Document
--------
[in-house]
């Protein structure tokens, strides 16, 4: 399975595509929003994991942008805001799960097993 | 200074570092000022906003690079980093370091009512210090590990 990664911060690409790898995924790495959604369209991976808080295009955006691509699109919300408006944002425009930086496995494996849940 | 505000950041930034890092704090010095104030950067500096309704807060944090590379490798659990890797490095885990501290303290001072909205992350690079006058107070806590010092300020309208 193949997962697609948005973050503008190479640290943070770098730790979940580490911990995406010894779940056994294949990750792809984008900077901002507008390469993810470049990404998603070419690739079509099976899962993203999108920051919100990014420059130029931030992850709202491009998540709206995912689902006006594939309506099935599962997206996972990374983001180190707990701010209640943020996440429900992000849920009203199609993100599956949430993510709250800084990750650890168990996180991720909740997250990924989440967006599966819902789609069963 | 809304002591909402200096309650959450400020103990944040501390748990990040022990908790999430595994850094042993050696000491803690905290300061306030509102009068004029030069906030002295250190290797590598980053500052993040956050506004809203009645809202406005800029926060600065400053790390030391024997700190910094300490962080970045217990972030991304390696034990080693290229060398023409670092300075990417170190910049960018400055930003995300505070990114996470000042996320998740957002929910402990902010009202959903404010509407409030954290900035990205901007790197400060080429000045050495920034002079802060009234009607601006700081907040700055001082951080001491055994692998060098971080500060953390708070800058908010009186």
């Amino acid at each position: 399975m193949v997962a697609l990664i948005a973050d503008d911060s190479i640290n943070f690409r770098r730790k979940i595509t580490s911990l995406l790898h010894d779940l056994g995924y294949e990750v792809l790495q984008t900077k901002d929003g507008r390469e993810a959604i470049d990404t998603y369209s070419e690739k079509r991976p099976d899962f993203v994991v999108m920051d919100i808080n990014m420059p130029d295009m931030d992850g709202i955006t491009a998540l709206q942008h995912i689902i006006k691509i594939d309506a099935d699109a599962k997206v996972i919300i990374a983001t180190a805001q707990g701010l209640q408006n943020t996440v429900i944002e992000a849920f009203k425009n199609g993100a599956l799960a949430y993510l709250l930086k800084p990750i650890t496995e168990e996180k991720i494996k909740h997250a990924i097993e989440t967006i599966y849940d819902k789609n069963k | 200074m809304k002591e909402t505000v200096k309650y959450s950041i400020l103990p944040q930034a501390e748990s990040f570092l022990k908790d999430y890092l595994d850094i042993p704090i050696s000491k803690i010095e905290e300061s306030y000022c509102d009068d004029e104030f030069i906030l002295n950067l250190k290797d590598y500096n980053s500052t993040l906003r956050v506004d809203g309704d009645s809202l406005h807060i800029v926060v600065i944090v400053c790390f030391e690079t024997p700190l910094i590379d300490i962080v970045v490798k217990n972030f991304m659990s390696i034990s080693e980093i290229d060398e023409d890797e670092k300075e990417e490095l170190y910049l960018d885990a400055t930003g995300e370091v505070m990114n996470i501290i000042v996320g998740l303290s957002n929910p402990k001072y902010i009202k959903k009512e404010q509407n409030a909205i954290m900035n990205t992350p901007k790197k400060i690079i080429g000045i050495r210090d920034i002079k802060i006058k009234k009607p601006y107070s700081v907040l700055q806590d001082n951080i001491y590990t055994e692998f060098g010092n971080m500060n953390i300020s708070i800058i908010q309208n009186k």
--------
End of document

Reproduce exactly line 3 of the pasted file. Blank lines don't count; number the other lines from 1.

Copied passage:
């Amino acid at each position: 399975m193949v997962a697609l990664i948005a973050d503008d911060s190479i640290n943070f690409r770098r730790k979940i595509t580490s911990l995406l790898h010894d779940l056994g995924y294949e990750v792809l790495q984008t900077k901002d929003g507008r390469e993810a959604i470049d990404t998603y369209s070419e690739k079509r991976p099976d899962f993203v994991v999108m920051d919100i808080n990014m420059p130029d295009m931030d992850g709202i955006t491009a998540l709206q942008h995912i689902i006006k691509i594939d309506a099935d699109a599962k997206v996972i919300i990374a983001t180190a805001q707990g701010l209640q408006n943020t996440v429900i944002e992000a849920f009203k425009n199609g993100a599956l799960a949430y993510l709250l930086k800084p990750i650890t496995e168990e996180k991720i494996k909740h997250a990924i097993e989440t967006i599966y849940d819902k789609n069963k | 200074m809304k002591e909402t505000v200096k309650y959450s950041i400020l103990p944040q930034a501390e748990s990040f570092l022990k908790d999430y890092l595994d850094i042993p704090i050696s000491k803690i010095e905290e300061s306030y000022c509102d009068d004029e104030f030069i906030l002295n950067l250190k290797d590598y500096n980053s500052t993040l906003r956050v506004d809203g309704d009645s809202l406005h807060i800029v926060v600065i944090v400053c790390f030391e690079t024997p700190l910094i590379d300490i962080v970045v490798k217990n972030f991304m659990s390696i034990s080693e980093i290229d060398e023409d890797e670092k300075e990417e490095l170190y910049l960018d885990a400055t930003g995300e370091v505070m990114n996470i501290i000042v996320g998740l303290s957002n929910p402990k001072y902010i009202k959903k009512e404010q509407n409030a909205i954290m900035n990205t992350p901007k790197k400060i690079i080429g000045i050495r210090d920034i002079k802060i006058k009234k009607p601006y107070s700081v907040l700055q806590d001082n951080i001491y590990t055994e692998f060098g010092n971080m500060n953390i300020s708070i800058i908010q309208n009186k």